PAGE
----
Tag Archives: Quincy Jones


In celebration of its ongoing exhibition Soul of a Nation: Art in the Age of Black Power, 1963–1983, The Broad presents an evening of music, art, and conversation.

Quincy Jones has invited a number of musicians to perform—including Terrace MartinCory Henry, Arin RayEryn Allen Kane, and Alex Isley—and Endeavor’s Boz Saint John will preside as MC.

The evening will begin with an introduction by Jones, and the presentation of a special video showcasing Jones’ barrier-breaking, game-changing work in the music, film, and television industries, and his insistence that our histories and accomplishments never be forgotten.

During the event, attendees are welcome to visit the exhibition as well as the museum’s third floor galleries.



Saturday, June 1, from 8:30 pm to 11 pm.

The Broad

221 South Grand Avenue, downtown Los Angeles.

From top: Quincy Jones, photograph by Adam Hart; Eryn Allen Kane, photograph by Erica Hernandez; Cory Henry; Alex Isley, photograph by Richard Stevenson, Jr.; Arin Ray, and Terrace Martin, photographs by Samantha J.(2); Boz Saint John. Images courtesy and © the musicians, MC, and photographers.


“An ‘ego’ is usually just an over-dressed insecurity. I think you have to dream so big that you can’t get an ego, [or else] you’ll never fulfill those dreams.” — Quincy Jones

After witnessing the straitjacketed removal of his mother from his childhood home, Jones grew up fast on the streets of Chicago’s South Side, discovered music, joined Lionel Hampton’s jazz band, and got his first big break when Dinah Washington insisted he conduct and arrange her 1955 album For Those in Love.

Jones moved to Paris in 1957 to study orchestration under Nadia Boulanger. “France made me feel free as an artist and as a black man.” Returning to the States in the early 1960s, he became vice-president of Mercury Records. When Jones was 29, Frank Sinatra called.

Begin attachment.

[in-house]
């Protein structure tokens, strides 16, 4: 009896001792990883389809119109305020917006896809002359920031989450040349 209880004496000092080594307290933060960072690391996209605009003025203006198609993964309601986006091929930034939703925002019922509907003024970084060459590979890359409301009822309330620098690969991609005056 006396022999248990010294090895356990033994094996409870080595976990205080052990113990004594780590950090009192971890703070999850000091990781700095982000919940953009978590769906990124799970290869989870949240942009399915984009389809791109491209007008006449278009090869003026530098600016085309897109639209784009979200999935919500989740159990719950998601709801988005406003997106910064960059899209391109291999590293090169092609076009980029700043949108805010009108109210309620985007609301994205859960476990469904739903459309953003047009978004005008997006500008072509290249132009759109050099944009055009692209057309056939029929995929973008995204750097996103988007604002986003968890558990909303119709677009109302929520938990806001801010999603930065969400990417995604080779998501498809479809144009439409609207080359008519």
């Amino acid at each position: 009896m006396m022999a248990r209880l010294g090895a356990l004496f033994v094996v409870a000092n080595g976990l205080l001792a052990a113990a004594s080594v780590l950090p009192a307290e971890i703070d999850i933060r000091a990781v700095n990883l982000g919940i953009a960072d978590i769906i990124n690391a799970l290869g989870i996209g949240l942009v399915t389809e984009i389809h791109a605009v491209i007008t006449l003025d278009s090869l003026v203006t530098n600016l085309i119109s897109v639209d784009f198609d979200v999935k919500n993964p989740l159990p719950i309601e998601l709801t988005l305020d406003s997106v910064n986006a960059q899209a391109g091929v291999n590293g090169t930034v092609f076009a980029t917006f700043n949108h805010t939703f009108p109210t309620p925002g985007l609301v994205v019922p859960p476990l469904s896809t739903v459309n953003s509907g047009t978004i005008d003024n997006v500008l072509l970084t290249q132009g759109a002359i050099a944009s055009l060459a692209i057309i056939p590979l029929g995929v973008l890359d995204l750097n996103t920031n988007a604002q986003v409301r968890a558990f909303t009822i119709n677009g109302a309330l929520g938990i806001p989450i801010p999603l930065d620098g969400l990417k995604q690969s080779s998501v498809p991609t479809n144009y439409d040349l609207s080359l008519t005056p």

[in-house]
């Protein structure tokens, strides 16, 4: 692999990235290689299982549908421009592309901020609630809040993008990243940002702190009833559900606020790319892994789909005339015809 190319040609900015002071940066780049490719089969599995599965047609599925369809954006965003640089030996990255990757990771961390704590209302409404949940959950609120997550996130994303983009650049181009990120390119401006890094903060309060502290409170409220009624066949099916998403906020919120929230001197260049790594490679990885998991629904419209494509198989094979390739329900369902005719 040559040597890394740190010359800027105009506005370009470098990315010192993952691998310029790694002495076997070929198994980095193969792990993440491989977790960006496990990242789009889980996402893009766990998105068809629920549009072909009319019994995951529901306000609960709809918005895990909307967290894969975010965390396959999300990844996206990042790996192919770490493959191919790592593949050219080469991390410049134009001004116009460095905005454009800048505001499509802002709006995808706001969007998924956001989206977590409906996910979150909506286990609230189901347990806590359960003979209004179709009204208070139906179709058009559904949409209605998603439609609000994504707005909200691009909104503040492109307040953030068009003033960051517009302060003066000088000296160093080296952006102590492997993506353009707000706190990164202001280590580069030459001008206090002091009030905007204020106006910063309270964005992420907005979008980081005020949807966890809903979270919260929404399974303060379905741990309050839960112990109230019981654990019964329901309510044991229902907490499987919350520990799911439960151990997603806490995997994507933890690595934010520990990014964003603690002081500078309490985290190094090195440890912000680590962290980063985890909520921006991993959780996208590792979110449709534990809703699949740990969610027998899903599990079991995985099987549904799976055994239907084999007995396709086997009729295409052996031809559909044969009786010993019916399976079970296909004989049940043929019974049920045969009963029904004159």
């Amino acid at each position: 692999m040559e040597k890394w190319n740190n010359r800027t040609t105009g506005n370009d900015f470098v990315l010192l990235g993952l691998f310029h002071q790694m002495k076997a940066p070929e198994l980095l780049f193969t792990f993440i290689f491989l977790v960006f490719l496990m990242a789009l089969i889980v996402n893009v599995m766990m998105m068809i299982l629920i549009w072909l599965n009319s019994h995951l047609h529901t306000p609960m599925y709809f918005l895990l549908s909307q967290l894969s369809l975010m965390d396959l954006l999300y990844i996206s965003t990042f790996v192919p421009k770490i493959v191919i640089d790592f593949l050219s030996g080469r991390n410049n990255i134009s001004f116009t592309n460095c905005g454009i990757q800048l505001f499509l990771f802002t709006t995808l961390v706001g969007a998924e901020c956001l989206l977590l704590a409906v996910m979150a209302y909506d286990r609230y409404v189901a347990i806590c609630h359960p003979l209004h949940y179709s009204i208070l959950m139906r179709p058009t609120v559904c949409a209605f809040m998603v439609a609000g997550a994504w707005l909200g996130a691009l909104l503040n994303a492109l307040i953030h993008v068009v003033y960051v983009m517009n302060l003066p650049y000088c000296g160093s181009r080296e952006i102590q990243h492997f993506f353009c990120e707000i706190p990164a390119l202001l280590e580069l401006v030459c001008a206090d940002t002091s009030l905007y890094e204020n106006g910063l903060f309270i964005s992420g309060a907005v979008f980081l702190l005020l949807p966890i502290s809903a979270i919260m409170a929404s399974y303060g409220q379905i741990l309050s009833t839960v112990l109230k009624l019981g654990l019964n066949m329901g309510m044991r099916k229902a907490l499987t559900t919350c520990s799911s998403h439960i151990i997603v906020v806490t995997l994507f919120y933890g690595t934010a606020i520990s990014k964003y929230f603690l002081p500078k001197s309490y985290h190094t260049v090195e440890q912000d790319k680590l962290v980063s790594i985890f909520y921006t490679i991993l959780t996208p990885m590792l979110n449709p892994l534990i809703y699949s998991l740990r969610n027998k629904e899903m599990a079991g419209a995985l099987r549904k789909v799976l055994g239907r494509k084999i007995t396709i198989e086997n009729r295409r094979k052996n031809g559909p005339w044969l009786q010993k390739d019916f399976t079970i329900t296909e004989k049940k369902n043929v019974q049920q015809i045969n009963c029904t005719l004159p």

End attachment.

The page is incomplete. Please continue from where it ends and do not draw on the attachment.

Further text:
(Sinatra, Jones, and Count Basie went to Las Vegas in 1966 for their legendary engagement at the Sands, Sinatra insisting that his collaborators stay in the same hotel they were gigging in, thereby integrating hospitality suites and casinos in the city for the first time.)

In the mid-sixties, Jones moved to Los Angeles and started a new chapter as an in-demand composer, arranger, and conductor of film scores. He started working with Michael Jackson at the end of the 1970s, and the rest is history.

If you miss the International Documentary Association presentation of Quincy—a new doc co-directed by Rashida Jones (Quincy’s daughter) and Alan Hicks, both of whom will be at the screening—you can catch it on Netflix.



Tuesday, October 16, at 7:30.

Landmark, 10850 Pico Boulevard, Rancho Park, Los Angeles.

And on Netflix.

From the top:

Quincy Jones and Sarah Vaughan in France. Photograph by Jean-Pierre Leloir.

Sinatra at The Sands album cover (1966). Image credit: Reprise.

Jones and Sinatra in the studio.

In Cold Blood, one of Jones’ many film scores. Image credit: Colgems.

Jones at the Olympia in Paris, 1960.


During the first two decades of his career, Sidney Poitier was the beneficiary and exemplar of so-called Hollywood liberalism, and—carrying the flag of rectitude and racial equality if not harmony—rarely played a “bad guy.” Which makes the opening film of the Poitier double-bill this weekend such a rare treat. In THE LOST MAN (1969)—built on the armature of the IRA thriller Odd Man Out (directed by Carol Reed)—Poitier is a gun-brandishing militant on the run, finding refuge and comfort when and where he can. Poitier met his co-star Joanna Shimkus during filming, and they later went on to marry, celebrating their fortieth anniversary in 2016. The film’s score is by Quincy Jones.

THE LOST MAN was written and directed by Robert Alan Aurthur, who also wrote the second feature, Martin Ritt’s excellent EDGE OF THE CITY (1956), which pairs Poitier with a young John Cassavetes. The evening’s films are part of the UCLA Film and Television Archive series Golden Age Television Writers on the Big Screen.

THE LOST MAN and EDGE OF THE CITY, Friday, August 11, at 7:30.

BILLY WILDER THEATER, HAMMER MUSEUM, 10899 Wilshire Boulevard, Westwood, Los Angeles.


From top: John Cassavetes (left) and Sidney Poitier in Edge of the City.

Poster, right: Joanna Shimkus.